Moral relativism.  What’s right depends on who you are, your culture, your personal beliefs.  “Don’t impose your view on me and I won’t impose mine on you.”  [Of course, if I insist on that, I’m imposing my view on you!]  (61)  If another society immolates its young or murders its Jews, who are you to say it’s wrong? (63)


“Law is a reflection of God’s character.”  This is the basis of “natural law.” The fact that we have a sense of ought is evidence of it. (70) 


“The directions are just the manufacturer’s opinion about how to put this thing together.” (quoting Tim ‘the Tool Man,'Taylor)


“...while most people today believe the law is anything we want to make of it, we still use words like truth, justice, and fairness.  These concepts are not merely men’s opinions; they are very real things.” (73)


Atheists can be just as moral as anyone else.  The question is, why bother? (74)  “If there is no underlying reality to law, no ultimate enforcer of that law, there’s no point in trying to be ‘moral.’  An atheist has no right to condemn anyone else, since without an ultimate standard, any condemnation is simply his own opinion.” (75)


Liberty is the freedom to do the right thing.  License is the freedom to do anything. (78)


“The modern secular state is a jealous god, and it will tolerate no rivals.  Hence, its war against Christianity.” (88)  “Instead of arguing for positions based on polls or pragmatic grounds, we must stress that a certain position is correct because it is in accord with the way God crated the universe.” (88)


“Taking sex out of the transcendent realm and turning it into mere recreation has led to innumerable societal problems.” (97)  Hollywood influences the way many people in Western culture see the world.”  Hollywood has the potential to falsify history.  Movies that purport to tell the truth about past events are often the only source of information about such events for younger people.  (119)


Philosophy is a powerful engine that drives cultural change, from academic fads to movies.  “The hypocritical preacher or psychopathic killer who quotes Bible verses is somewhat of a Hollywood staple now.” (121)  Family-friendly movies often promote messages contrary to faith. (124) 


“If you are able to read and write in a language, you should be able to read words on a page and derive the meaning the writer meant to communicate.  But some don’t believe that is the case.” Many believe that there is no fixed meaning to anything.  It is not possible to understand what the writer meant.  The reader becomes the creator of meaning for the text. (129) “And written history is attacked as nothing but a way for the powerful to oppress the weak.” (131) This approach leads to “the loss of truth in our language.” (132)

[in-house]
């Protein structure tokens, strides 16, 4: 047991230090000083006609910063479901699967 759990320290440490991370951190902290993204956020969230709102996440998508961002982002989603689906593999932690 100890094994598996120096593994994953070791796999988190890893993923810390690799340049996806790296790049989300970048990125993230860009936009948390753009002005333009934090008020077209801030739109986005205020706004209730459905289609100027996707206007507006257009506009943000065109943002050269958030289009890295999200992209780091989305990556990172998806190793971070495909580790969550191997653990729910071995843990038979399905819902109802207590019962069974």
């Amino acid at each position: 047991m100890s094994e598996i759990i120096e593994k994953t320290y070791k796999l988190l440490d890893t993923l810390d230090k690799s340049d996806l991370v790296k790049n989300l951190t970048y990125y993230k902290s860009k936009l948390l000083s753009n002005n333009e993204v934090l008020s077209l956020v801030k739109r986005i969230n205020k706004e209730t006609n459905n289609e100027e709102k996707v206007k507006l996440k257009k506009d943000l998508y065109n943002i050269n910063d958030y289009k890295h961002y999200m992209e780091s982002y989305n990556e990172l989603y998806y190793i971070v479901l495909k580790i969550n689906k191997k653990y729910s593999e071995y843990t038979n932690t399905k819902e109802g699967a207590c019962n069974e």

It provides language to facilitate moving sin from temptation to toleration to approval.  Its name is first euphemized (the ugliness hidden), then avoided, and then forgotten (it’s no longer considered a sin).  How many young people know the words “sodomy” or “fornication?”  Consider “pro-choice,” which results in “fetal demise.”  (132-33)


“The great enemy of clear language is insincerity.” (133)


“While much of our culture has been infected with postmodernism, the realm of science is largely untouched; modernism reigns in this corner of the culture.”  “Modernist thinking is equated with cool rationality while all other worldviews, including religious ones, are therefore irrational.” (136)


“Postmodernist historians believe that what actually happened is no longer important.”  “History can never truly be known because any telling of it is influenced by the social situation of the historian and his personal biases.”  “...according to who is doing the telling, history can change.”  “History is just a story, someone’s interpretation.”  “The quest for objective historical knowledge is just the arrogance of modernists....” (147) 


This leads to tampering with history for political purposes – of which there are many absurd examples.  Sometimes “fact is irrelevant if it supports a certain political position.” (149)


Judaism and Christianity insist that their Holy Scriptures are based on actual people and actual events.”  “If we think these are just facts made up or rearranged to suit some political or religious agenda, then Christianity is without meaning.” (150)


The postmodern view is that “by claiming your religion is true, you devalue the people who believe otherwise.”  “Our culture has been moving away from religious belief for at least the last century, but it has rushed headlong in that direction during the past twenty years.” (He cites The Culture of Disbelief by Stephen Carter) (153)


Religion is increasingly seen as a strictly private affair.  The First Amendment freedom of religion has been taken to mean freedom from religion. (155)


“Because postmodernism puts the individual at the center of the universe...Christians are increasingly flouting biblical teachings on matters such as sex, marriage, and divorce, among other things.” (156)


The key to clear thinking, to listening or reading carefully, is to recognize logical fallacies, mistakes in reasoning.  He lists several.


Conclusion: Defend the truth with grace. (165-67)